Preliminary evidence suggests that gamma linolenic acid may alter immune responses. Use cautiously with other immunomodulators.
Concomitant nonsteroidal anti-inflammatory (NSAID) drug use may undermine borage oil effects; use cautiously.
Interactions with Herbs and Dietary Supplements
Although not well studied in humans, borage may have antibacterial effects against Helicobacter pylori. Use cautiously with herbs and supplement that may have antibacterial or antiulcer activity.
Preliminary evidence suggests that borage seed oil may potentially increase the risk of bleeding or potentiate the effects of warfarin therapy. Use cautiously with bleeding disorders or with herbs and supplements that are believed to increase the risk of bleeding. Multiple cases of bleeding have been reported with the use of Ginkgo biloba, and fewer cases with garlic and saw palmetto.
Preliminary evidence suggests that borage may lower the seizure threshold. Use cautiously in patients with seizures or taking anticonvulsant herbs or supplements.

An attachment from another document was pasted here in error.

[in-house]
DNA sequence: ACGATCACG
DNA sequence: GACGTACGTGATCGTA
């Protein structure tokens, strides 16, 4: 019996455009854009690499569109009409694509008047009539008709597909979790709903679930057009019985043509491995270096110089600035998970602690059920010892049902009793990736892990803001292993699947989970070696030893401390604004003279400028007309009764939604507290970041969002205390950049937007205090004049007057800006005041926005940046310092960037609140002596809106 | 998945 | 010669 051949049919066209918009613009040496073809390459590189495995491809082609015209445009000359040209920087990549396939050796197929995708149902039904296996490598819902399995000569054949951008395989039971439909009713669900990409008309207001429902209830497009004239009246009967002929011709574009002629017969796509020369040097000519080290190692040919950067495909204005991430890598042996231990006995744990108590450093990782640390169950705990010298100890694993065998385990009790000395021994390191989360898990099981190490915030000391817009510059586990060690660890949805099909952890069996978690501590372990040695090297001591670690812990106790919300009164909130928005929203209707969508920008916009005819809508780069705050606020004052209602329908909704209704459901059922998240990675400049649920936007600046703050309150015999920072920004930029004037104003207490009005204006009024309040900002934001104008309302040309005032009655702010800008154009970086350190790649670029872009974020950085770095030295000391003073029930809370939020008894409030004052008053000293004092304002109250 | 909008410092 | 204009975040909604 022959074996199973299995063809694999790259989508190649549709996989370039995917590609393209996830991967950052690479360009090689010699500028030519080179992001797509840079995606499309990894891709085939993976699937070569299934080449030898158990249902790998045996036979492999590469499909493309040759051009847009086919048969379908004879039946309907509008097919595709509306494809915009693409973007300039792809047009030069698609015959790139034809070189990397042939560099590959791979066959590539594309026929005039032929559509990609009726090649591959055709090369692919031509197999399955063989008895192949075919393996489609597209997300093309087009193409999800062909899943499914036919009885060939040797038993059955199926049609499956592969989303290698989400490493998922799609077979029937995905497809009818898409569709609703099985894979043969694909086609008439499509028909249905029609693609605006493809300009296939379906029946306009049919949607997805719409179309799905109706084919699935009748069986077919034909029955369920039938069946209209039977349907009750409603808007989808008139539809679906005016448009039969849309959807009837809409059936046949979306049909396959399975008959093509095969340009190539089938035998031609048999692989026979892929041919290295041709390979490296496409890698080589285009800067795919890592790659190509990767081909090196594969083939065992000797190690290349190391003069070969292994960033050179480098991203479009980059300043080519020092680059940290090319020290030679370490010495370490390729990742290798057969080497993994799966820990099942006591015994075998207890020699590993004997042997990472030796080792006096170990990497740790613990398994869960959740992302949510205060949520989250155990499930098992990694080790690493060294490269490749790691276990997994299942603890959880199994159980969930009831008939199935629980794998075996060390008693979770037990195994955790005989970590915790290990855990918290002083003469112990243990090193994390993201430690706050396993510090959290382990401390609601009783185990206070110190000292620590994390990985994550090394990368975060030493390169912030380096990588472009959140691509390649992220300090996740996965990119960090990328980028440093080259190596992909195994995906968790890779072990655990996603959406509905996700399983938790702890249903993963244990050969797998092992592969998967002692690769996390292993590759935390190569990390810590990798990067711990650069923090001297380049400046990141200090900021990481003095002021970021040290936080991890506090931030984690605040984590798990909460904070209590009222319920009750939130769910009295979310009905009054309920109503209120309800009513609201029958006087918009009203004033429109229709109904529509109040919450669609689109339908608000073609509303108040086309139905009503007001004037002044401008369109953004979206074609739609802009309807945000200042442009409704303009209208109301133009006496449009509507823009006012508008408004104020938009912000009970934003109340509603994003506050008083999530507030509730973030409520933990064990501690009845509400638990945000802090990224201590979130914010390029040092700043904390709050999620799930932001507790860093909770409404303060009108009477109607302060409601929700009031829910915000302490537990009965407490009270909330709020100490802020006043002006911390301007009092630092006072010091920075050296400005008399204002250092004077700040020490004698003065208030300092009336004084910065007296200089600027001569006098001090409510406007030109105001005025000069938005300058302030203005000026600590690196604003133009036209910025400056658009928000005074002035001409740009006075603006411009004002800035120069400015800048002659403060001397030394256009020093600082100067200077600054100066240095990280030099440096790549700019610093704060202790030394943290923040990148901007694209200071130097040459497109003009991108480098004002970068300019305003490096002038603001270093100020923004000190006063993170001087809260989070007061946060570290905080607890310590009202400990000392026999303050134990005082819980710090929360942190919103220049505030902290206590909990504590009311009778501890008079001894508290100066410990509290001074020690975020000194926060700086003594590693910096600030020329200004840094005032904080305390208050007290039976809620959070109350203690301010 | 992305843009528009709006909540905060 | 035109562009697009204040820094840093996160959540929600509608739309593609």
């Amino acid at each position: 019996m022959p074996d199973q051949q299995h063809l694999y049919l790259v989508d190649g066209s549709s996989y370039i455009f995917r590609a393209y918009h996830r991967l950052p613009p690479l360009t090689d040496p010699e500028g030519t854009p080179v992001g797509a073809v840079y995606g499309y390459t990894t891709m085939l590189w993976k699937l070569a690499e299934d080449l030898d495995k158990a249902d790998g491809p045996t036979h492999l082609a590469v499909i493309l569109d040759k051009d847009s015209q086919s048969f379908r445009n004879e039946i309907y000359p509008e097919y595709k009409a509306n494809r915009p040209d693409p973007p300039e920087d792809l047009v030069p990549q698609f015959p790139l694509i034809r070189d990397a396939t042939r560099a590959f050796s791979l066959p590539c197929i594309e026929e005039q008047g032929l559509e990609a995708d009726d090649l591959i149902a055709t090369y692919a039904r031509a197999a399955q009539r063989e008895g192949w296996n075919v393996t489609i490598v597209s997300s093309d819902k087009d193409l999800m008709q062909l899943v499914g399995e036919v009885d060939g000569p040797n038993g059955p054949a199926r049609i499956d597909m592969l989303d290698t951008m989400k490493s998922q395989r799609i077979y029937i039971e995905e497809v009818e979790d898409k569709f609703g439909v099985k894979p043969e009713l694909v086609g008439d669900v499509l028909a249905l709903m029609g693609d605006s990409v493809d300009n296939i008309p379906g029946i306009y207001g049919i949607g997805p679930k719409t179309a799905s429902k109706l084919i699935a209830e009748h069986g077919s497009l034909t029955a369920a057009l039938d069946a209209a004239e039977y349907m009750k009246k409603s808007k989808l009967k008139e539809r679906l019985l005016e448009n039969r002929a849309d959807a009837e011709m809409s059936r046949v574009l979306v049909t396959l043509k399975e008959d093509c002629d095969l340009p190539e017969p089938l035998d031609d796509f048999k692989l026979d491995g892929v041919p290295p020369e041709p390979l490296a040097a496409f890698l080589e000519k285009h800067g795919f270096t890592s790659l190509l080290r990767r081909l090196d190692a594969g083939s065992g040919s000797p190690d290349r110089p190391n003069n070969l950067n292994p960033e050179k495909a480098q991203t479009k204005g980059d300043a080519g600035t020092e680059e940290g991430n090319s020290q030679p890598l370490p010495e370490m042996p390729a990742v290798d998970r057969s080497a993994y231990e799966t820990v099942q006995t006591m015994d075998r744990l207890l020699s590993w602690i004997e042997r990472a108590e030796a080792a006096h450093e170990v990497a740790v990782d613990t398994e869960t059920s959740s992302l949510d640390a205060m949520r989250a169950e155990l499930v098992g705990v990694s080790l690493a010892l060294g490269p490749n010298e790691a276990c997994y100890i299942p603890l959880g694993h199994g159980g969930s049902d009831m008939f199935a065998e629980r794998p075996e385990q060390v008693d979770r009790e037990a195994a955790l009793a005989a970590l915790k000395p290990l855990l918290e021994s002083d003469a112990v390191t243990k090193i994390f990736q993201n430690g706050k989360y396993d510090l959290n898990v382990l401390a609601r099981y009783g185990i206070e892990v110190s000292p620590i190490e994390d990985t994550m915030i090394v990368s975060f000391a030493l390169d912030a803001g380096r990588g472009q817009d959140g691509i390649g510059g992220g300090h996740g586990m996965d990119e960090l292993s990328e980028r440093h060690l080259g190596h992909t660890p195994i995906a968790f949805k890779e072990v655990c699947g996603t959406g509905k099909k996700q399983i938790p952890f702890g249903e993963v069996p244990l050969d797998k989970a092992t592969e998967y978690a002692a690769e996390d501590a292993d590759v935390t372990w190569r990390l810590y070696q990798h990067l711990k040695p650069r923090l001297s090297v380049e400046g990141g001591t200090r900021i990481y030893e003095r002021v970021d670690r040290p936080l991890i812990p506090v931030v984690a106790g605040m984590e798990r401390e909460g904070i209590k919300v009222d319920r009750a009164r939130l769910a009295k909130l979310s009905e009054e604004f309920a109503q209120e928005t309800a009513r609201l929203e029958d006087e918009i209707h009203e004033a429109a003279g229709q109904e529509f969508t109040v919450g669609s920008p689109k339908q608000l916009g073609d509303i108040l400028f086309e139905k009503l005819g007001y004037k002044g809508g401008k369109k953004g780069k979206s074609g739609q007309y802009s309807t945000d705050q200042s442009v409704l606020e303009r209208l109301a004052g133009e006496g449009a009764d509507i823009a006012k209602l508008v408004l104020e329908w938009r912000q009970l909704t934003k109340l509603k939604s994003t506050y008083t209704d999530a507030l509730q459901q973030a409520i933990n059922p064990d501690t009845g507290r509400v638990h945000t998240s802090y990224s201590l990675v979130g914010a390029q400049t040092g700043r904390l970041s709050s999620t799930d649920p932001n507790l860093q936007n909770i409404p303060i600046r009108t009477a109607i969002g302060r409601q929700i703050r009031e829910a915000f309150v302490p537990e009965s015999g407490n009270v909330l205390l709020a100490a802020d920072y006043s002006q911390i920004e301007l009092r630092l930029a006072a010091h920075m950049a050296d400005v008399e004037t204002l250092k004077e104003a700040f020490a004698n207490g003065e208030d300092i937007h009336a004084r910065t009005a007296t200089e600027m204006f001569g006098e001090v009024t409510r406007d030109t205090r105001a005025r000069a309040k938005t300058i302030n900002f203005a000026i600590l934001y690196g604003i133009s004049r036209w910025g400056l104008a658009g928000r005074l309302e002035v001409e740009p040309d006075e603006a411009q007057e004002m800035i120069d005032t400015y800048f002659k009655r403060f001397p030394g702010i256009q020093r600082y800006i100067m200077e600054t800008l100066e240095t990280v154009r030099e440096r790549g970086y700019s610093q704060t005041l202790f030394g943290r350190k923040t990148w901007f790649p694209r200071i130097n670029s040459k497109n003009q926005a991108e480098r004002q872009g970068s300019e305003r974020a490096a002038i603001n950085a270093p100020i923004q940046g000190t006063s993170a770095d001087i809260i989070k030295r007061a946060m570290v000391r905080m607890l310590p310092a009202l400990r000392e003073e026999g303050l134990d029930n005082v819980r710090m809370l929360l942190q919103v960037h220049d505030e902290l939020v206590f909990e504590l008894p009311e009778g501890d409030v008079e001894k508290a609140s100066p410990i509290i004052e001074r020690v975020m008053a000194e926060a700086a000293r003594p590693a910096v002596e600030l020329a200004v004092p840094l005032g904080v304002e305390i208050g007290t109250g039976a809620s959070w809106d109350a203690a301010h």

Preliminary evidence suggests that borage oil may have anti-inflammatory properties. Use cautiously with anti-inflammatory herbs or supplements due to possible additive effects.
Although not well studied in humans, gamma linolenic acid may decrease plasma triglyceride levels and may increase HDL-cholesterol concentration. Use cautiously in patients taking cholesterol-lowering herbs, such as red yeast rice, due to possible additive effects.
Borage oil may alter heart function. Use cautiously in patients with heart conditions or taking cardiovascular herbs or supplements.
Preliminary evidence suggests that gamma linolenic acid may alter immune responses. Use cautiously with other immunomodulators.
This information is based on a systematic review of scientific literature, and was peer-reviewed and edited by contributors to the Natural Standard Research Collaboration (www.naturalstandard.com): Nicole Giese, MS (Natural Standard Research Collaboration); J. Kathryn Bryan, BA (Natural Standard Research Collaboration); Shaina Tanguay-Colucci, BS (Natural Standard Research Collaboration); Catherine Ulbricht, PharmD (Massachusetts General Hospital); Wendy Weissner, BA (Natural Standard Research Collaboration).
BibliographyDISCLAIMER: Natural Standard developed the above evidence-based information based on a thorough systematic review of the available scientific articles. For comprehensive information about alternative and complementary therapies on the professional level, go to www.naturalstandard.com. Selected references are listed below.
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Remember, keep this and all other medicines out of the reach of children, never share your medicines with others, and use this medication only for the indication prescribed.